Liverpool are now public enemy No.1
The message was delivered with a wit so dry, it would have been hard to suppress a laugh even on the Liverpool bench.
As Thiago Alcantara pinged a 25-yard effort at Illan Meslier’s goal inside the first 10 minutes, the faint sound of a saxophone could be heard in full flow.
That ‘Money Money Money’ was the chosen tune was not lost on anyone who heard it, either.
So this, then, is Liverpool’s fate for now.
The actions of their owners, Fenway Sports Group, will ensure that the Reds – wherever they go and whoever they play – will be public enemy No.1.
In the eyes of the rest of English football, they are the power-grabbing hoarders desperate to grasp at the exorbitant riches of a brand new Super League.
They won’t be alone there, at least, as the dirty dozen of European football continue to draw the understandable ire of those not involved in hugely controversial proposals that have decided that sporting competition is now an expendable commodity.
But for now, alongside Manchester United, Liverpool should probably brace themselves for the most brickbats on these shores.
They were certainly on display at Elland Road as disgruntled fans made their feelings known with banners slating the club’s owners backing of the plans.
“Love for the working class game, ruined by greed and corruption!” read one banner.
“RIP LFC. Thanks for the memories.”
More derision was heading Liverpool’s way during the warm-up as Leeds wore t-shirts demanding that access to the Champions League was earned rather than gifted.
And perhaps the straw that broke the camel’s back was when Jurgen Klopp was confronted with that same t-shirt in the visiting dressing room before the game.
“If someone thinks they have to remind us that we have to earn it to play in the Champions League it’s a joke. A real joke!” he fumed.
Of course, those Reds fans who have given the Super League plan the short shrift, they have been keen to make the point that they are not of the same viewpoint of the American owners who are driving this.
It’s a key point.
But expecting opposition to make that same distinction is probably fanciful.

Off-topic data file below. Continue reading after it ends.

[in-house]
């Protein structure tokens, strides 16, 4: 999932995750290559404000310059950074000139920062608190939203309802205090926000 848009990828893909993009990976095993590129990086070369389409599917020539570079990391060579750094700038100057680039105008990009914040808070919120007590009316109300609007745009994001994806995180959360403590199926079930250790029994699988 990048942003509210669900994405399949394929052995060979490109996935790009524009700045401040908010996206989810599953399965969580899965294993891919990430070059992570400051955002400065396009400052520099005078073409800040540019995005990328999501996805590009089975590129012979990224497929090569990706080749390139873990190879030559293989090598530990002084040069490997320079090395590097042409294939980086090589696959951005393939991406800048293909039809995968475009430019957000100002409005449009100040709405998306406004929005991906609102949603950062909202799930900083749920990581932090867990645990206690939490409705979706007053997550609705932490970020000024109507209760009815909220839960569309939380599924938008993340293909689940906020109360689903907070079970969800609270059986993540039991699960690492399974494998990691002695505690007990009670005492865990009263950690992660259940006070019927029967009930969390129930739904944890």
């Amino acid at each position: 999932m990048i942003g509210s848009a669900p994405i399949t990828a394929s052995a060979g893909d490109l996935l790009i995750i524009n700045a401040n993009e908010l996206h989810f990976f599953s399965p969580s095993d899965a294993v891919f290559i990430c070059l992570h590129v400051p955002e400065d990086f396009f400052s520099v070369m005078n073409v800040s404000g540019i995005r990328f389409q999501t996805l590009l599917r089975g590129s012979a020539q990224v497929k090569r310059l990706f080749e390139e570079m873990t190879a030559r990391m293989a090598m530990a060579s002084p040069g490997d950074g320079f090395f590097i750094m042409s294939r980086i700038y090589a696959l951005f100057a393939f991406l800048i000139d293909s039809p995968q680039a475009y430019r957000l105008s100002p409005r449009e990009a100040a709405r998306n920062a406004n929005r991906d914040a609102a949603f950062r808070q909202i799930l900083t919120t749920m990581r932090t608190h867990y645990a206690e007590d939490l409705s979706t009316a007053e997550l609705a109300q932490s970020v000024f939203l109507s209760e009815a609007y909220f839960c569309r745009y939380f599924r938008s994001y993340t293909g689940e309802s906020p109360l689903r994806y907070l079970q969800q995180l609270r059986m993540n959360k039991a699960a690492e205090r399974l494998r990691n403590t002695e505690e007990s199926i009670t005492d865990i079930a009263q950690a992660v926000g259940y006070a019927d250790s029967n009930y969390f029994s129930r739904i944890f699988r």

Instead, Liverpool will simply have to take their medicine between now and the rest of the season, even if Klopp continues to publicly denounce the entire premise of the Super League.
Liverpool’s reputation is set to take a battering, but for the owners, it will sadly be worth it.
This Means More? Not anymore
Of all the slogans that have been foisted upon Liverpool in recent years, it is a three-word one that is thrown back at them more than any other.
Because for Liverpool, This Means More.
Or so we are told.
The reality now, though, is it doesn’t.
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In fact, Liverpool are teetering on the brink of seeing a new phrase emerge in connection with them.
This Means Nothing.
It was hard to escape that sentiment as Sadio Mane ended a nine-game drought for a goal to put Liverpool 1-0 up.
It was even harder to evade when Diego Llorente equalised late on to earn a share of the spoils.
Because the apparently imminent arrival of the Super League means little will matter in the domestic game for the Reds if they are not aiming to win the Premier League title.
And that is something that has been far beyond the limits of this team across a forgettable season that will, for all the wrong reasons, never be forgotten.
That is unfair on the players whose efforts during an energy-draining, injury-hit campaign deserve better than the apparent apathy that will greet these last few weeks of the season.
For the teams and the coaching staff, of course, the objective remains.
The future of the Super League is still not cemented and it is not their job to second guess how the game navigates its way forward in what are sure to be a tumultuous and seismic few months off the pitch.
The goal is still there to be chased, at least.
Credit to them for their levels of professionalism here then, even if their energy levels dipped in the second half.
*What do you think of the European Super League plan? Take our quick survey HERE.
FSG sent two messages
If Liverpool’s owners were tuning in from Boston on Monday evening, they might have been searching for clues.
Clues for how their controversial backing of the Super League might have been received inside their own club.
Messages from Jurgen Klopp and James Milner, either side of the game, might just have given them a fair idea.
“People are not happy with it and I can understand that but I cannot say a lot about it,” said Klopp as he reiterated his stance against the formation of this breakaway European league.
“We were not involved in any processes, not me, or the players, we didn’t know about it.
“[My feelings] didn’t change. My opinion didn’t change.”
So the biggest name at the football club is not in favour of it.
Next up, the stand-in skipper, the club’s vice-captain, Milner.
“In my personal opinion, I don’t like it and hopefully it doesn’t happen,” he said.
If the Boston bigwigs are gauging the temperature, they will find this is a feeling that is likely to pervade through this Liverpool squad.
Of course, with a reported £344m per season for a guaranteed 23 years, FSG may just continue on their blissfully ignorant pathway.
But if they want to engage, like they have done in fairness for previous controversies, they will find this is an idea that is not wanted.
It’s not wanted in the fanbase and Klopp and Milner have confirmed it is not called for on the football side of the operation, either.
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